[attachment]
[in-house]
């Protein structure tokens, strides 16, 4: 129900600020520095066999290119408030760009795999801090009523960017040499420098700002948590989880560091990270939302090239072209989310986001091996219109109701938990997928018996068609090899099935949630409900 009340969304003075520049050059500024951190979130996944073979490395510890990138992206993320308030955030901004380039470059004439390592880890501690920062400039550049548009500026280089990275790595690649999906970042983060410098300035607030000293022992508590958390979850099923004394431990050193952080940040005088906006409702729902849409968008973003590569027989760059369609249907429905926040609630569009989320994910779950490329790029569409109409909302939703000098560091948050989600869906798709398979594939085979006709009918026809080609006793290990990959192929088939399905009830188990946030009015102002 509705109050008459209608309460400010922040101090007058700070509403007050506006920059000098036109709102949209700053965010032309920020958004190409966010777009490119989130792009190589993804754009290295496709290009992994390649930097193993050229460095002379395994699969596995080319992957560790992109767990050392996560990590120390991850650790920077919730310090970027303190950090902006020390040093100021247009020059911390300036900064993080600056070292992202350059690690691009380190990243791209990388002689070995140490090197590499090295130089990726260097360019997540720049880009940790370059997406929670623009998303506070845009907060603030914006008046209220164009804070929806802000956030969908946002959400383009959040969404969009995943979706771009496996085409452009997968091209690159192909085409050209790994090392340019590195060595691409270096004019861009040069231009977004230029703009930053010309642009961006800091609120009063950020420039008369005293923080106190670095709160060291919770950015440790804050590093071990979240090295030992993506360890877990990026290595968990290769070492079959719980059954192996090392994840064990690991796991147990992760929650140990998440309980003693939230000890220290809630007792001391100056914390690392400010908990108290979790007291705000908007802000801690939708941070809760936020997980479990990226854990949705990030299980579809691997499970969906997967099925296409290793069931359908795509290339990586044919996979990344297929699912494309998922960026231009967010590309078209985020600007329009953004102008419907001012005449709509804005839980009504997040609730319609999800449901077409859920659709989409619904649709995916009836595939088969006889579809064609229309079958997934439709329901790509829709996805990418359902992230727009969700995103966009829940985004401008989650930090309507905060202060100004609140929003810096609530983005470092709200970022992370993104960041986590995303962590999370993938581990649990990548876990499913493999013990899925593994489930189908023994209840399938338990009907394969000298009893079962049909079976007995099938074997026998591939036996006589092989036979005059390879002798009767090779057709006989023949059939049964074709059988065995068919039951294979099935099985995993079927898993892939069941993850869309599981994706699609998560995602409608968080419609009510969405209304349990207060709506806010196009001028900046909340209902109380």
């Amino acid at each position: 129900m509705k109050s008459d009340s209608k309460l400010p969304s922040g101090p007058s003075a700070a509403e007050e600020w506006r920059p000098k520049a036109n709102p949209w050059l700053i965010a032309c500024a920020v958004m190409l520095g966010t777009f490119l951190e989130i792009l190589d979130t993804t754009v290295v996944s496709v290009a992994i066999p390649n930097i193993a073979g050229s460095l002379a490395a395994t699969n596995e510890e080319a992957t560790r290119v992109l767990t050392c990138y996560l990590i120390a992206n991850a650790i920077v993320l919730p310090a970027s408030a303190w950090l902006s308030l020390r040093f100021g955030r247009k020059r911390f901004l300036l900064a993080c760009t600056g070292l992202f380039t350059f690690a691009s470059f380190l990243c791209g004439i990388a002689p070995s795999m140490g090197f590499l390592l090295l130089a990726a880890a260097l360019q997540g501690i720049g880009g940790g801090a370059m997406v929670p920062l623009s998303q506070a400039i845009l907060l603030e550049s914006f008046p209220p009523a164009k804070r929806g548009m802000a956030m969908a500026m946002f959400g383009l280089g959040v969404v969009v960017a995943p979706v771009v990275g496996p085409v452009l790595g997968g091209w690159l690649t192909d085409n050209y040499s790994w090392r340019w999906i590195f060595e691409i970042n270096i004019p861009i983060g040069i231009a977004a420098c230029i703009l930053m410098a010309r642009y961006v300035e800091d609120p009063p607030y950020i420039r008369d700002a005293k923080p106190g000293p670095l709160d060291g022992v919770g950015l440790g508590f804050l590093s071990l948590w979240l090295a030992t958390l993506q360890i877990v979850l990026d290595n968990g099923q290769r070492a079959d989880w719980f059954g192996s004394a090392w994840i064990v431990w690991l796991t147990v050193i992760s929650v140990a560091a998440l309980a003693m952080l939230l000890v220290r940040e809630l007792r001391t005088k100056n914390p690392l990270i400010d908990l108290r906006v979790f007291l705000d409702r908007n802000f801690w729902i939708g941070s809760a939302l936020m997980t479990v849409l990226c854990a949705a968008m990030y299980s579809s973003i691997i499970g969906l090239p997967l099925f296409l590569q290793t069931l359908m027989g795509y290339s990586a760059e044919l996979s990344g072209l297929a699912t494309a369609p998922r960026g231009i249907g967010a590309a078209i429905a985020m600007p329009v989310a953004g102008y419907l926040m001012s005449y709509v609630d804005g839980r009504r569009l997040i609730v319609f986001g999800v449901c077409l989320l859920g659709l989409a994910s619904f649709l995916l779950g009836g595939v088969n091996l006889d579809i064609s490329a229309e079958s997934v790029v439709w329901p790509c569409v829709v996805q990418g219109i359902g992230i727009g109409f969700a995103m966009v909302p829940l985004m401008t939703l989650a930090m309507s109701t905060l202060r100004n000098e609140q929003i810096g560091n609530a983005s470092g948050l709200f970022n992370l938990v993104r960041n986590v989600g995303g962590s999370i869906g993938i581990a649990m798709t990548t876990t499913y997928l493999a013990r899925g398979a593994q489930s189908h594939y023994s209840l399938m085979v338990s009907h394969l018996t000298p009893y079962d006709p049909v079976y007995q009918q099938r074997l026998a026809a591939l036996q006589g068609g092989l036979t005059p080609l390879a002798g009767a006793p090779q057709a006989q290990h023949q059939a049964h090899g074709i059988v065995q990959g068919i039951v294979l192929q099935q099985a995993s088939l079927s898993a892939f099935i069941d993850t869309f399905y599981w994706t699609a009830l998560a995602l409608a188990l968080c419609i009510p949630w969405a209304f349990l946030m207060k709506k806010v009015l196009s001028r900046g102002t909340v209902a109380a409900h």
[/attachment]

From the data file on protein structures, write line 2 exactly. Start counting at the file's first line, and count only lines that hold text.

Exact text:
């Protein structure tokens, strides 16, 4: 129900600020520095066999290119408030760009795999801090009523960017040499420098700002948590989880560091990270939302090239072209989310986001091996219109109701938990997928018996068609090899099935949630409900 009340969304003075520049050059500024951190979130996944073979490395510890990138992206993320308030955030901004380039470059004439390592880890501690920062400039550049548009500026280089990275790595690649999906970042983060410098300035607030000293022992508590958390979850099923004394431990050193952080940040005088906006409702729902849409968008973003590569027989760059369609249907429905926040609630569009989320994910779950490329790029569409109409909302939703000098560091948050989600869906798709398979594939085979006709009918026809080609006793290990990959192929088939399905009830188990946030009015102002 509705109050008459209608309460400010922040101090007058700070509403007050506006920059000098036109709102949209700053965010032309920020958004190409966010777009490119989130792009190589993804754009290295496709290009992994390649930097193993050229460095002379395994699969596995080319992957560790992109767990050392996560990590120390991850650790920077919730310090970027303190950090902006020390040093100021247009020059911390300036900064993080600056070292992202350059690690691009380190990243791209990388002689070995140490090197590499090295130089990726260097360019997540720049880009940790370059997406929670623009998303506070845009907060603030914006008046209220164009804070929806802000956030969908946002959400383009959040969404969009995943979706771009496996085409452009997968091209690159192909085409050209790994090392340019590195060595691409270096004019861009040069231009977004230029703009930053010309642009961006800091609120009063950020420039008369005293923080106190670095709160060291919770950015440790804050590093071990979240090295030992993506360890877990990026290595968990290769070492079959719980059954192996090392994840064990690991796991147990992760929650140990998440309980003693939230000890220290809630007792001391100056914390690392400010908990108290979790007291705000908007802000801690939708941070809760936020997980479990990226854990949705990030299980579809691997499970969906997967099925296409290793069931359908795509290339990586044919996979990344297929699912494309998922960026231009967010590309078209985020600007329009953004102008419907001012005449709509804005839980009504997040609730319609999800449901077409859920659709989409619904649709995916009836595939088969006889579809064609229309079958997934439709329901790509829709996805990418359902992230727009969700995103966009829940985004401008989650930090309507905060202060100004609140929003810096609530983005470092709200970022992370993104960041986590995303962590999370993938581990649990990548876990499913493999013990899925593994489930189908023994209840399938338990009907394969000298009893079962049909079976007995099938074997026998591939036996006589092989036979005059390879002798009767090779057709006989023949059939049964074709059988065995068919039951294979099935099985995993079927898993892939069941993850869309599981994706699609998560995602409608968080419609009510969405209304349990207060709506806010196009001028900046909340209902109380």